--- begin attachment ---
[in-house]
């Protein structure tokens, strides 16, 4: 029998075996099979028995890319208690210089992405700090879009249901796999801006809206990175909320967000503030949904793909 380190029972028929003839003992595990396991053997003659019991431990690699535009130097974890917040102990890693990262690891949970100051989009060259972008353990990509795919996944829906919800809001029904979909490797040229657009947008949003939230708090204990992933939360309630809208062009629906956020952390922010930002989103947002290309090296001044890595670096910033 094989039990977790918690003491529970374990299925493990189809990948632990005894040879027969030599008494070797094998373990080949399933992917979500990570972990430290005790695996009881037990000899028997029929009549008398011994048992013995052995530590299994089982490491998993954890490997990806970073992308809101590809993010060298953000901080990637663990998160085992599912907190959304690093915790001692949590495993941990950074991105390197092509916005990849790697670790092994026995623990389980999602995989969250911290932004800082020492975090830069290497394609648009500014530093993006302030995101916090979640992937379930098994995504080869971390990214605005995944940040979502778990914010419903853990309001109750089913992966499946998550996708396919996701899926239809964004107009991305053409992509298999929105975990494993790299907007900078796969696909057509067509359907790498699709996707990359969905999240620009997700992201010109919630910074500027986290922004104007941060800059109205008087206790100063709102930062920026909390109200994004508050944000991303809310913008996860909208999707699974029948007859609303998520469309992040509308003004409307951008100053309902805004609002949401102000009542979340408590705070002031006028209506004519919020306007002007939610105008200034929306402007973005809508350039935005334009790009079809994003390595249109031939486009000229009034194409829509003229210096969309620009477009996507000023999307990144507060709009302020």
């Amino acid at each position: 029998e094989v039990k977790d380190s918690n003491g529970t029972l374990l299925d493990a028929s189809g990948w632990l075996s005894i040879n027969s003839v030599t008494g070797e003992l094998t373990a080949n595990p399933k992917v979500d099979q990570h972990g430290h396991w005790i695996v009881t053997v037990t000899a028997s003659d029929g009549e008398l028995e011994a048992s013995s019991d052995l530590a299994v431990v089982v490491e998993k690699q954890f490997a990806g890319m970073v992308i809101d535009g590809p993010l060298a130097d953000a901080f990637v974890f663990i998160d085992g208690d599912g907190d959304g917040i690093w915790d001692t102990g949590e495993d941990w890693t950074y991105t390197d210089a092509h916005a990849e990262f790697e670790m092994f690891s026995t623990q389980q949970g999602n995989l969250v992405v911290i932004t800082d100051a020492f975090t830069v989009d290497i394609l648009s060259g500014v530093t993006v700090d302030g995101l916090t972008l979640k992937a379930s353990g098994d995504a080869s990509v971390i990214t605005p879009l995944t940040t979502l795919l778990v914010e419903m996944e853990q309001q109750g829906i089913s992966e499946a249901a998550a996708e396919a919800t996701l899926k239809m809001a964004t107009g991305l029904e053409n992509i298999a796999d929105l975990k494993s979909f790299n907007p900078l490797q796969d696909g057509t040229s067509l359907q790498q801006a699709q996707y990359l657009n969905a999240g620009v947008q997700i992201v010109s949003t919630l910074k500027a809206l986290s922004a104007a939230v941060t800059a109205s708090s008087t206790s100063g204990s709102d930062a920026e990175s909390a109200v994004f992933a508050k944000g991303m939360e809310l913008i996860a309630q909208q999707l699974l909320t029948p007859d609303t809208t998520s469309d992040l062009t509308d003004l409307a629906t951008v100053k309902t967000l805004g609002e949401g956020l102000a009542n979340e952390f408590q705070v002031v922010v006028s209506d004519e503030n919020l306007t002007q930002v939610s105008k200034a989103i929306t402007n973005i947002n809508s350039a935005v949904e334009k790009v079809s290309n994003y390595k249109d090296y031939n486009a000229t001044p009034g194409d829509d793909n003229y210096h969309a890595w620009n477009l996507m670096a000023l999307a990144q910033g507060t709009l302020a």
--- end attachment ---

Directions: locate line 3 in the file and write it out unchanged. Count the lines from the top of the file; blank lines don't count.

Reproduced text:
């Amino acid at each position: 029998e094989v039990k977790d380190s918690n003491g529970t029972l374990l299925d493990a028929s189809g990948w632990l075996s005894i040879n027969s003839v030599t008494g070797e003992l094998t373990a080949n595990p399933k992917v979500d099979q990570h972990g430290h396991w005790i695996v009881t053997v037990t000899a028997s003659d029929g009549e008398l028995e011994a048992s013995s019991d052995l530590a299994v431990v089982v490491e998993k690699q954890f490997a990806g890319m970073v992308i809101d535009g590809p993010l060298a130097d953000a901080f990637v974890f663990i998160d085992g208690d599912g907190d959304g917040i690093w915790d001692t102990g949590e495993d941990w890693t950074y991105t390197d210089a092509h916005a990849e990262f790697e670790m092994f690891s026995t623990q389980q949970g999602n995989l969250v992405v911290i932004t800082d100051a020492f975090t830069v989009d290497i394609l648009s060259g500014v530093t993006v700090d302030g995101l916090t972008l979640k992937a379930s353990g098994d995504a080869s990509v971390i990214t605005p879009l995944t940040t979502l795919l778990v914010e419903m996944e853990q309001q109750g829906i089913s992966e499946a249901a998550a996708e396919a919800t996701l899926k239809m809001a964004t107009g991305l029904e053409n992509i298999a796999d929105l975990k494993s979909f790299n907007p900078l490797q796969d696909g057509t040229s067509l359907q790498q801006a699709q996707y990359l657009n969905a999240g620009v947008q997700i992201v010109s949003t919630l910074k500027a809206l986290s922004a104007a939230v941060t800059a109205s708090s008087t206790s100063g204990s709102d930062a920026e990175s909390a109200v994004f992933a508050k944000g991303m939360e809310l913008i996860a309630q909208q999707l699974l909320t029948p007859d609303t809208t998520s469309d992040l062009t509308d003004l409307a629906t951008v100053k309902t967000l805004g609002e949401g956020l102000a009542n979340e952390f408590q705070v002031v922010v006028s209506d004519e503030n919020l306007t002007q930002v939610s105008k200034a989103i929306t402007n973005i947002n809508s350039a935005v949904e334009k790009v079809s290309n994003y390595k249109d090296y031939n486009a000229t001044p009034g194409d829509d793909n003229y210096h969309a890595w620009n477009l996507m670096a000023l999307a990144q910033g507060t709009l302020a």